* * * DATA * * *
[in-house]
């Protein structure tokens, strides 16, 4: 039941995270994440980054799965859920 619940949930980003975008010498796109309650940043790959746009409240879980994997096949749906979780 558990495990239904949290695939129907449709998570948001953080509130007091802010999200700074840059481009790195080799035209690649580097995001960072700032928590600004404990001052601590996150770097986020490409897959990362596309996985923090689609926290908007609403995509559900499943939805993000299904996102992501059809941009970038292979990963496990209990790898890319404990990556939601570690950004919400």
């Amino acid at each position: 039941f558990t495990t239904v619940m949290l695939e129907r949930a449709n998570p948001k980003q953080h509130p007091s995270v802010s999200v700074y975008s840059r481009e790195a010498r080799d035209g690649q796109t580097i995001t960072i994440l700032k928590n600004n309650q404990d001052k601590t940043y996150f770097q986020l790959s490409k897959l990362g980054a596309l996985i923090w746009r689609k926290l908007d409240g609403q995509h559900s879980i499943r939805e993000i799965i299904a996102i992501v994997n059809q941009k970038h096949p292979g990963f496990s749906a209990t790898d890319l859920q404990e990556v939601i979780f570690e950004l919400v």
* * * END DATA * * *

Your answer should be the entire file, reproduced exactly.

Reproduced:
[in-house]
């Protein structure tokens, strides 16, 4: 039941995270994440980054799965859920 619940949930980003975008010498796109309650940043790959746009409240879980994997096949749906979780 558990495990239904949290695939129907449709998570948001953080509130007091802010999200700074840059481009790195080799035209690649580097995001960072700032928590600004404990001052601590996150770097986020490409897959990362596309996985923090689609926290908007609403995509559900499943939805993000299904996102992501059809941009970038292979990963496990209990790898890319404990990556939601570690950004919400």
């Amino acid at each position: 039941f558990t495990t239904v619940m949290l695939e129907r949930a449709n998570p948001k980003q953080h509130p007091s995270v802010s999200v700074y975008s840059r481009e790195a010498r080799d035209g690649q796109t580097i995001t960072i994440l700032k928590n600004n309650q404990d001052k601590t940043y996150f770097q986020l790959s490409k897959l990362g980054a596309l996985i923090w746009r689609k926290l908007d409240g609403q995509h559900s879980i499943r939805e993000i799965i299904a996102i992501v994997n059809q941009k970038h096949p292979g990963f496990s749906a209990t790898d890319l859920q404990e990556v939601i979780f570690e950004l919400v």